Gender Troubles during Fieldwork in India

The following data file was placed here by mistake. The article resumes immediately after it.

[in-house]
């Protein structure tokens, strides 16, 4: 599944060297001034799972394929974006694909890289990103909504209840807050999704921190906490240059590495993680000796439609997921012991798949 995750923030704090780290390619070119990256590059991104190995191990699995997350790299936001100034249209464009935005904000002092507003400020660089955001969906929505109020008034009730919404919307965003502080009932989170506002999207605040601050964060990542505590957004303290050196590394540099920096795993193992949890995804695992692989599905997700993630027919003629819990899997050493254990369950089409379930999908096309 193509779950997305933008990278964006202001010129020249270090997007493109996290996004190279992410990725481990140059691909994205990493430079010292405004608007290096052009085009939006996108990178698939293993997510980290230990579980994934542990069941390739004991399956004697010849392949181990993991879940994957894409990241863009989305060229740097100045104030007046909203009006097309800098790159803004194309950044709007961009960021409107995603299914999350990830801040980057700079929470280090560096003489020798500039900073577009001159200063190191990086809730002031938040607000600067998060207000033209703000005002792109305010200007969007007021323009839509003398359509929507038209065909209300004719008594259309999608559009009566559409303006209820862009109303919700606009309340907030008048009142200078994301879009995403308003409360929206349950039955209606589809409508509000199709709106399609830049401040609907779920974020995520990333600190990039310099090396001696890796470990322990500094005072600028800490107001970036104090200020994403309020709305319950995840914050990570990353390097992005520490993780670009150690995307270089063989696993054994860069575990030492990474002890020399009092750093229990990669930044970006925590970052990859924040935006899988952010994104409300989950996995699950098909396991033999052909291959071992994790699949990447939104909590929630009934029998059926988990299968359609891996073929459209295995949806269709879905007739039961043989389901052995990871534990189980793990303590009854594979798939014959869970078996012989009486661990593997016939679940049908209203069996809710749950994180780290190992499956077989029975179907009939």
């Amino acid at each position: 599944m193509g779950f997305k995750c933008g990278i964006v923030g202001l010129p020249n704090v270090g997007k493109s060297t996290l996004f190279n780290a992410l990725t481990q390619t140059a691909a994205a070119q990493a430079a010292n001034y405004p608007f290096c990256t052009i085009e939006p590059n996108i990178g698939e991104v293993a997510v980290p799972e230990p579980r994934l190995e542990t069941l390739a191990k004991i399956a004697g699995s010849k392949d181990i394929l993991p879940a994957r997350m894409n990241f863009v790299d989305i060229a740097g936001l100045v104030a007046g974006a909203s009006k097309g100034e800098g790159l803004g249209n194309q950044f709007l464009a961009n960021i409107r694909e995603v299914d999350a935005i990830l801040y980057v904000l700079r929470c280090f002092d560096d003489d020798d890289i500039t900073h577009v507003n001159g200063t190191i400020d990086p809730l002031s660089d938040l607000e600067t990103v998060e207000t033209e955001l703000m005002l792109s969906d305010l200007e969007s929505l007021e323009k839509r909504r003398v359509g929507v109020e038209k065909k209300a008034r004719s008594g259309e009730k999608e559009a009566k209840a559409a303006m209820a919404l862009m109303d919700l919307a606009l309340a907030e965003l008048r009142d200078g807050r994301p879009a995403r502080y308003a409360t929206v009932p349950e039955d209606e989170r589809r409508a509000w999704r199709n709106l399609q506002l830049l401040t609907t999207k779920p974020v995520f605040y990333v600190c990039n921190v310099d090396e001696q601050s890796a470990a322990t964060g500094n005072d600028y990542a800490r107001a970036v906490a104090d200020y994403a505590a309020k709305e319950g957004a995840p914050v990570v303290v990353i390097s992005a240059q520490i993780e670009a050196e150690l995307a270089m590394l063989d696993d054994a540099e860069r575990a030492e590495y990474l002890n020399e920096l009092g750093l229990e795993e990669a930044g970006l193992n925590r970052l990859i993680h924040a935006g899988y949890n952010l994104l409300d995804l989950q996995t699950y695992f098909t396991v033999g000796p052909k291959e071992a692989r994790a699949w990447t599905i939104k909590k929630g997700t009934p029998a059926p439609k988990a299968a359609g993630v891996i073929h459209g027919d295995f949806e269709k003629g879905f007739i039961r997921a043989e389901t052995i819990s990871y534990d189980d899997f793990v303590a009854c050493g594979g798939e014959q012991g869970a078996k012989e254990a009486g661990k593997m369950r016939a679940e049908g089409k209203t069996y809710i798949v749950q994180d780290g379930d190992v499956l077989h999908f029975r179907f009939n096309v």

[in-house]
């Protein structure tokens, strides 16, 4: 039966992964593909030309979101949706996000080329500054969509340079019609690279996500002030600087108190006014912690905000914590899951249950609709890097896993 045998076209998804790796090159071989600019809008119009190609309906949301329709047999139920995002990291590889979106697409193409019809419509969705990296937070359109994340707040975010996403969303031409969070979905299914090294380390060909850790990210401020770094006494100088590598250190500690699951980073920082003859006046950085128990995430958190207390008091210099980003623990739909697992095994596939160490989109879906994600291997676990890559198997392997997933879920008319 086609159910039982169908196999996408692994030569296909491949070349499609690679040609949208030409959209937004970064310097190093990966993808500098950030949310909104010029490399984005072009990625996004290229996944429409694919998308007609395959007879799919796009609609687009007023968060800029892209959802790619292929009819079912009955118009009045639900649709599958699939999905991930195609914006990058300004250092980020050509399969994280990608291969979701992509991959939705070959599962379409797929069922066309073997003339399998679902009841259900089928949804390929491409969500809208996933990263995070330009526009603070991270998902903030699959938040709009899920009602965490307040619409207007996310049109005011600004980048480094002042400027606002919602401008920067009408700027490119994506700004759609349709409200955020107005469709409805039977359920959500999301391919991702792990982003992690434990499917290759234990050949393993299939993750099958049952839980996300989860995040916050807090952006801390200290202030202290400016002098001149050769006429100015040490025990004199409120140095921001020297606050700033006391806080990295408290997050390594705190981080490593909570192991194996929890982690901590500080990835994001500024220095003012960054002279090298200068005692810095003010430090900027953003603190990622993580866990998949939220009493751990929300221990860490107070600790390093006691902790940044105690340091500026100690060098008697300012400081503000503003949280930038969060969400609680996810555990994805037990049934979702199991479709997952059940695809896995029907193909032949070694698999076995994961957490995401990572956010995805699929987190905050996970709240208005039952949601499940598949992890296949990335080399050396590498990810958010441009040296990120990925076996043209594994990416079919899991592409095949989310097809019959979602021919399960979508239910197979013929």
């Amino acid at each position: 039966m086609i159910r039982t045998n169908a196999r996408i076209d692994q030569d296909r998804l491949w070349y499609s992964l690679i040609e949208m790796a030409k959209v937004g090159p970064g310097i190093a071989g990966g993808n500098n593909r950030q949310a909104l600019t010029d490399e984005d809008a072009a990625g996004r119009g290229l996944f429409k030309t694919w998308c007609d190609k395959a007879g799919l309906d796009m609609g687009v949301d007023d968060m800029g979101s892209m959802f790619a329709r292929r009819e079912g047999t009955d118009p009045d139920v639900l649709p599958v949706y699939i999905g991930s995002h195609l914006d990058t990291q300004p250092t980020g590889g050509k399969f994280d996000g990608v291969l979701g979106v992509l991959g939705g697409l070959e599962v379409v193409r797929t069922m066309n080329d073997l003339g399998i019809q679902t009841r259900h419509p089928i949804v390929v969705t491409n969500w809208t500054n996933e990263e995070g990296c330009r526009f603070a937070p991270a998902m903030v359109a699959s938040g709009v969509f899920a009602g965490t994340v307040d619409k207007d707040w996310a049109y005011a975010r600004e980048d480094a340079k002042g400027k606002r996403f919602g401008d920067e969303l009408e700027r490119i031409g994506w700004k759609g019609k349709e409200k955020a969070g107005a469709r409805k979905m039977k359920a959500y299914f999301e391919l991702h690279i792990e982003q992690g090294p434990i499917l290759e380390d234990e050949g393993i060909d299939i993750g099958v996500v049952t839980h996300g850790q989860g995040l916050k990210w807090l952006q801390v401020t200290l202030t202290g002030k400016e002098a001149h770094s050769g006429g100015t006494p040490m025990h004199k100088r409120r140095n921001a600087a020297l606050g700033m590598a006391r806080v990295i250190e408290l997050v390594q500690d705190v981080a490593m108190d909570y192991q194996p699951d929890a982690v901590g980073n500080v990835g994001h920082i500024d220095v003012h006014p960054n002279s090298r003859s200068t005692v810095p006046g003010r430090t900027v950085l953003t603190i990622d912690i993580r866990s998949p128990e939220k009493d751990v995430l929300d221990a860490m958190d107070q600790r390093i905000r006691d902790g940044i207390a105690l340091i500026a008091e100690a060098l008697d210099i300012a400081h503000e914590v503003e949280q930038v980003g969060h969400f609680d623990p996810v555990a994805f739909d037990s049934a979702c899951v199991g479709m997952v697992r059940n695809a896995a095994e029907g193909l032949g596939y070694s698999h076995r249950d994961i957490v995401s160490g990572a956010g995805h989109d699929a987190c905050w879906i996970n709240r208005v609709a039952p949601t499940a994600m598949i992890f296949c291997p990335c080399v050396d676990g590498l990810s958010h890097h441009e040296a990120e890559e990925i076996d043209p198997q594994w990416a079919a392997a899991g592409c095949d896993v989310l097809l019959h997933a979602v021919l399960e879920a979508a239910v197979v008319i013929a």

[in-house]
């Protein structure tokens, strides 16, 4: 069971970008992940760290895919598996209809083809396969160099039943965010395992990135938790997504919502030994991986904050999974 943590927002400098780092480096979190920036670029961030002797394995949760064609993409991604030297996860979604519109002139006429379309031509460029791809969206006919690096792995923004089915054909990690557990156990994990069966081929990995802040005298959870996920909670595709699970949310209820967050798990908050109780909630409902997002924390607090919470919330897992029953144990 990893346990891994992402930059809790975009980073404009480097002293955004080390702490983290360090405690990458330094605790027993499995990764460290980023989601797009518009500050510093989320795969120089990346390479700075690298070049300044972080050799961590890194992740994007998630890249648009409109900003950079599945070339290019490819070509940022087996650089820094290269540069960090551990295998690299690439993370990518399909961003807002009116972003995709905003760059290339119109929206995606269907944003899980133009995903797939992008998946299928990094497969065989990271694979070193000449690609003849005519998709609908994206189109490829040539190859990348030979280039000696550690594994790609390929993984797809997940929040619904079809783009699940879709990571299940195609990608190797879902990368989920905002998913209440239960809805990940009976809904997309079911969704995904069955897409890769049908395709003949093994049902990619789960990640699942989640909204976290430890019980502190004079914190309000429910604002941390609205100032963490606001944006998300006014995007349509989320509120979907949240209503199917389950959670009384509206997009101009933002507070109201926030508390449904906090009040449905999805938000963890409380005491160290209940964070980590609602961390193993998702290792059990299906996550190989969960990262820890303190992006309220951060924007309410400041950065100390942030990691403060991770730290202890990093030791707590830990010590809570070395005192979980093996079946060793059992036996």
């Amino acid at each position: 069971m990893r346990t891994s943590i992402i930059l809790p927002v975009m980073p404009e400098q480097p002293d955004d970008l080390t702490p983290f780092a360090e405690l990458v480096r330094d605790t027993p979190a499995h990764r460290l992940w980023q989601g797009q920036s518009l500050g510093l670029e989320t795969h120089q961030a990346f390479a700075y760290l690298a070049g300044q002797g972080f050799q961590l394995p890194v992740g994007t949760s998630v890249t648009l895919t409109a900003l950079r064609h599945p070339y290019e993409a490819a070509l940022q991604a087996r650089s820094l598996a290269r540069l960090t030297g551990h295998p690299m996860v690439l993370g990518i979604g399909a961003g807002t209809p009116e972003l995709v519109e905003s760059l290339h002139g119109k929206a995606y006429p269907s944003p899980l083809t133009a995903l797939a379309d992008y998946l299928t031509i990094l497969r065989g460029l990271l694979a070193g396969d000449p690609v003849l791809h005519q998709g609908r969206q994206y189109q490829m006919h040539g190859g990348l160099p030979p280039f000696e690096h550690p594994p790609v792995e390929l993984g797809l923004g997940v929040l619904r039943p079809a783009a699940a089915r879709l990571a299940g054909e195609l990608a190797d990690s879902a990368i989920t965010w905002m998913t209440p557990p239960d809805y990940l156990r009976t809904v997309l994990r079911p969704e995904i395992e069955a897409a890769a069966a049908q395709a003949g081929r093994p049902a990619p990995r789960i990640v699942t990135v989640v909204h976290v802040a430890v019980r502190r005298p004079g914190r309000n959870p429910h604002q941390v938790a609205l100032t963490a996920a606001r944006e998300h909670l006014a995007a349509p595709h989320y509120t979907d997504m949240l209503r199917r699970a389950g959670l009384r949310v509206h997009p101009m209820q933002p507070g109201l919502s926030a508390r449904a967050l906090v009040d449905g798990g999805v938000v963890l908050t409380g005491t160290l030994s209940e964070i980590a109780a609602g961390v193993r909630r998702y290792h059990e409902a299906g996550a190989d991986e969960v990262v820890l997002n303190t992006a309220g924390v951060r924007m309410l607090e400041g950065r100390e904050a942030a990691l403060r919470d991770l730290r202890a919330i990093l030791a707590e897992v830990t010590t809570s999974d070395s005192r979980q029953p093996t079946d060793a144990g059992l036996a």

Bandra train station (Mumbai) was busy and there were long queues to purchase tickets. Brett, who I was to interview that day, told me the train journey would be about 40 minutes so I bought a ticket for the first class carriage as I did not want to arrive all hot and sweaty. It was 31 degrees Celsius that day. When I arrived at the platform however, I was informed by conductors that there was no first class carriage, so I took my place in the ordinary carriage, which was very simple, mostly old steel and the ceiling was lined with small fans. It was very charming somehow, as it was a familiar scene from television and just nice to be with a bunch of ordinary people. I was dressed very discreetly with long cream cotton trousers and a long‒sleeved brown linen shirt. Nevertheless some men did not stop staring. I did not mind at all and I simply tried to avoid their stare. At some of the stations men herded in, literally like cattle, shoving each other out of the way to get their desired position on the train, but I held my ground: second person in from the doorway – I needed the breeze. I was fortunate that there were two, twenty‒something, quite well‒dressed young men standing in that doorway for the duration of my journey. At some point I asked them which stop we were at, and I had the feeling they were really looking out for me. A few beggars got on and one of them, a pregnant lady with her child, would not leave my side and persistently tapped my wrist. I don’t mind, and am very good at simply looking away. One of the boys ended up giving her a coin and told her to leave me alone (in non‒aggressive, Indian body and sign language). Another time when the train was packed with a herd, the other lad nudged a man away from me as he kept on leaning on me because there were so many people in the carriage. Really kind chaps – they did it all so gallantly, not looking at me once for a thank-you or any form of appreciation. Of course they also told me when my stop arrived and all I could do was give them a big smile and a big thank you, which I hope they understood meant ‘thank you very much for everything’.